“You’ll think of me,” crooned Keith Urban in his Grammy-winning hit of the same name. Now he wants you to think of him when shopping for a new acoustic guitar.
In the latest example of entertainers cross-marketing their image to promote lines of consumer goods, the country singer last week unveiled his newest “limited edition” URBAN guitars—part of what he calls the “Light the Fuse” package, which includes an acoustic guitar (available in five colors), a 15-watt amp, a “leather-like” guitar case, four signature picks, a spare set of strings, a chord-chart poster, and a DVD guitar lesson instructed by none other than Urban himself.
The guitar kit, named for his 2013 album Fuse, is priced at $289.95 and is only available at the Home Shopping Network’s website, HSN.com.
The Keith Urban Universal Foldable Guitar Stand is offered separately for $29.95.
The 46-year-old singer and American Idol judge told HSN that he “hopes the people will find the expression that they don’t otherwise have” through his budget-priced guitars.
Urban certainly isn’t the first country artist to sell his own product line. Kenny Rogers has been selling “deliciously healthy” roasted chicken for more than 20 years, the late George Jones peddled sausage, and Dolly Parton warmed many a head with her string of wigs. Recently, singer John Rich launched a “Redneck Riviera” set of t-shirts and accessories—and several country artists have their own lines of perfume (Urban among them).
Though celebrity branding has been around since the days your great-great grandfather smoked Mark Twain Cigars, the trend has certainly proliferated in the last decade. And for a simple reason: Pairing the right personality with the right product can be quite financially lucrative. Jessica Simpson, for instance, has 29 separate lines of style accessories and, according to the LA Times, her retail sales surpassed $1 billion last year.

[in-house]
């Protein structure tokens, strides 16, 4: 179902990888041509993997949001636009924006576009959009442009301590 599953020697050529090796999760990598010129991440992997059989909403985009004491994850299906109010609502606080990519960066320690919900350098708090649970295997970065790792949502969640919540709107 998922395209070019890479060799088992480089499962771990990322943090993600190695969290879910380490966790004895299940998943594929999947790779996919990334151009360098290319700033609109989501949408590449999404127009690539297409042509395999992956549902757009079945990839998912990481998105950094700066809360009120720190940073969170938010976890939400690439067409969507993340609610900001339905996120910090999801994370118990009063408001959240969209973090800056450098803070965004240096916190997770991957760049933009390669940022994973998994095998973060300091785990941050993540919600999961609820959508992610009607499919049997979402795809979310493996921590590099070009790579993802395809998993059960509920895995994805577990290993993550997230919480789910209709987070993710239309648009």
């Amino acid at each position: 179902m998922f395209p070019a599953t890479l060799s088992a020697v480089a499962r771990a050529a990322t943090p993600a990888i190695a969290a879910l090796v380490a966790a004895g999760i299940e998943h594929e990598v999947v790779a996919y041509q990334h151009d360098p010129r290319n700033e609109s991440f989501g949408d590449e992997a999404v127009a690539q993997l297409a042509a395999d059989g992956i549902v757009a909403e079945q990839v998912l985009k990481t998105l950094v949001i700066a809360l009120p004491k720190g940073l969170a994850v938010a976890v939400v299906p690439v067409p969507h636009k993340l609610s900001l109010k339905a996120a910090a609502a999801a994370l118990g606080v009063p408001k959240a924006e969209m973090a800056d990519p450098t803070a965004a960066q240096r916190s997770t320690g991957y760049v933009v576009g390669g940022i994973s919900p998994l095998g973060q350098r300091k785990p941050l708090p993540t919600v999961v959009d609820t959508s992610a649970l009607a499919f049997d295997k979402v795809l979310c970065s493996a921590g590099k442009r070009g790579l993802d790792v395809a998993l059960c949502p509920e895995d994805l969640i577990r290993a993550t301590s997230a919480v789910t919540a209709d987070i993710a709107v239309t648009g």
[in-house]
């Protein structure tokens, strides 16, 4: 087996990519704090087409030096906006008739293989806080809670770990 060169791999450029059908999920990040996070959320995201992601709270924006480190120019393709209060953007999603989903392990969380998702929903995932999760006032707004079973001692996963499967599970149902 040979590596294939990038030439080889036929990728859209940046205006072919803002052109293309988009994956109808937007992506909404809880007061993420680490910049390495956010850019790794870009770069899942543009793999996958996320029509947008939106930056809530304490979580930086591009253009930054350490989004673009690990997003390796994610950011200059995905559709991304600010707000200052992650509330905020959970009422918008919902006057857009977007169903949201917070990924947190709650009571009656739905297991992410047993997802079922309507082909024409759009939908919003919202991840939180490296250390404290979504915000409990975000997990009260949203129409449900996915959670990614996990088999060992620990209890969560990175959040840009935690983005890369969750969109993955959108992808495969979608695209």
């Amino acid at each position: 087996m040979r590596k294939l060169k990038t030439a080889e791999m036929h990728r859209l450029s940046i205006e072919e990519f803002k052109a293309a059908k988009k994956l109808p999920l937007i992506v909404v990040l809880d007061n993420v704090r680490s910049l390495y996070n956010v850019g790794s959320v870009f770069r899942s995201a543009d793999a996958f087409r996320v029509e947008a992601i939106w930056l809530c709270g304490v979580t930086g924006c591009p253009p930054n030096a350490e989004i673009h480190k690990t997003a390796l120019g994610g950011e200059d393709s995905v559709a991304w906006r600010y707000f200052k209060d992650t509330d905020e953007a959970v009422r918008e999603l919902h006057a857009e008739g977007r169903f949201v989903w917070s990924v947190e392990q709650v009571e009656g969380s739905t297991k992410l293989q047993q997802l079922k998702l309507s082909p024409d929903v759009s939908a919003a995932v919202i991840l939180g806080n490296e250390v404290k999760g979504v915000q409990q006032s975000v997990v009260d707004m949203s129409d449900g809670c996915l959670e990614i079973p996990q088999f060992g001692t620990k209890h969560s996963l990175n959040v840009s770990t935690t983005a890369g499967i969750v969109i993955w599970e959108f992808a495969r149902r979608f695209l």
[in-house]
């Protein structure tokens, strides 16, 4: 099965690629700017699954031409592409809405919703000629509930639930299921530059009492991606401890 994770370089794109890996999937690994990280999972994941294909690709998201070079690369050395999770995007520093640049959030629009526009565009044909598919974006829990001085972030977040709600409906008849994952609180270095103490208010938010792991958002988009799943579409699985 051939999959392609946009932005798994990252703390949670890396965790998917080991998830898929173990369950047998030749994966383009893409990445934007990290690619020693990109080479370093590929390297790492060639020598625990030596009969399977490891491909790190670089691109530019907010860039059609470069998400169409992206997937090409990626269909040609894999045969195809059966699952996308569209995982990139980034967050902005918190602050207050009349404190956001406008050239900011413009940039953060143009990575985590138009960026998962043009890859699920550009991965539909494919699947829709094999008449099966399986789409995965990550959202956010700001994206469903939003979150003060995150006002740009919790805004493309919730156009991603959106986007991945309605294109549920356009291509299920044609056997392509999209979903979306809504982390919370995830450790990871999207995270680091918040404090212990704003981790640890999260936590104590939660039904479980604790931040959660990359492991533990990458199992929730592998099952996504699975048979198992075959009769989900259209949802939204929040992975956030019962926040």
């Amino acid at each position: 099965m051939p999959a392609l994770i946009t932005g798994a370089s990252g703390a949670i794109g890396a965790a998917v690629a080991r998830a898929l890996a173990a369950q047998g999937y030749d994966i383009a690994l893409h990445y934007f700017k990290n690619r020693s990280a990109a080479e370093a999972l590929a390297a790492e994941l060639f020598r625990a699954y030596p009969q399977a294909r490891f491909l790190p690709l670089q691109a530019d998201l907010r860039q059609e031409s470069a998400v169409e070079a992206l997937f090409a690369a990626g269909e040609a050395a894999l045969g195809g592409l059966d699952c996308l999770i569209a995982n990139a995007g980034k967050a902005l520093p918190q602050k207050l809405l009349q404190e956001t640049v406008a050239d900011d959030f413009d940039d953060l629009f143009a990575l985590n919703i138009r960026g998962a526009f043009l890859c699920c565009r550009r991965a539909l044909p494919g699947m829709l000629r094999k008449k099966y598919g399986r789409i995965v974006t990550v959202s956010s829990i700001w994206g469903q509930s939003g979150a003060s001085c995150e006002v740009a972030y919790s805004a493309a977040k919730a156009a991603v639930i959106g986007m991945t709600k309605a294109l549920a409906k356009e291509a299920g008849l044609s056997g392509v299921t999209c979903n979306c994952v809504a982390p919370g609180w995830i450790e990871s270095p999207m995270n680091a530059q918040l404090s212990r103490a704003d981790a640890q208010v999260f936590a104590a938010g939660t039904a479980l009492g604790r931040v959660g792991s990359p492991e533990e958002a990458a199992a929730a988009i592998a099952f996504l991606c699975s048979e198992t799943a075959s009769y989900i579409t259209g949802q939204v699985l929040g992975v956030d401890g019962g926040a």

While guitars are a far cry from a product like, say, Dwight Yoakam’s Bakersfield Biscuits, Urban’s axes are so far selling like hotcakes.
Within eight hours of Urban’s HSN appearance last week announcing the new line of instruments, more than 22,000 “Light the Fuse” packages were sold—which beat the 20,000 packages of his “limited edition” Phoenix line of guitars the Aussie country star moved last fall.
However, not every celebrity brand is a guaranteed slam dunk. Or, put it this way. When’s the last time you purchased a jar of David Lynch Organic House Roast coffee with change you found on the beach using your Bill Wyman Signature Metal Detector?
But the expanding number of celebrities lining up to have their own product lines is hard to ignore, and the nearly $8 million in revenue expected in North America this year from non-athlete-linked merchandise (according to industry trade publication Licensing Letter) is enough to have many fanboys and fangirls jumping out of their socks.
Whether they’re Rob Kardashian’s line of $30 designer sock remains to be seen.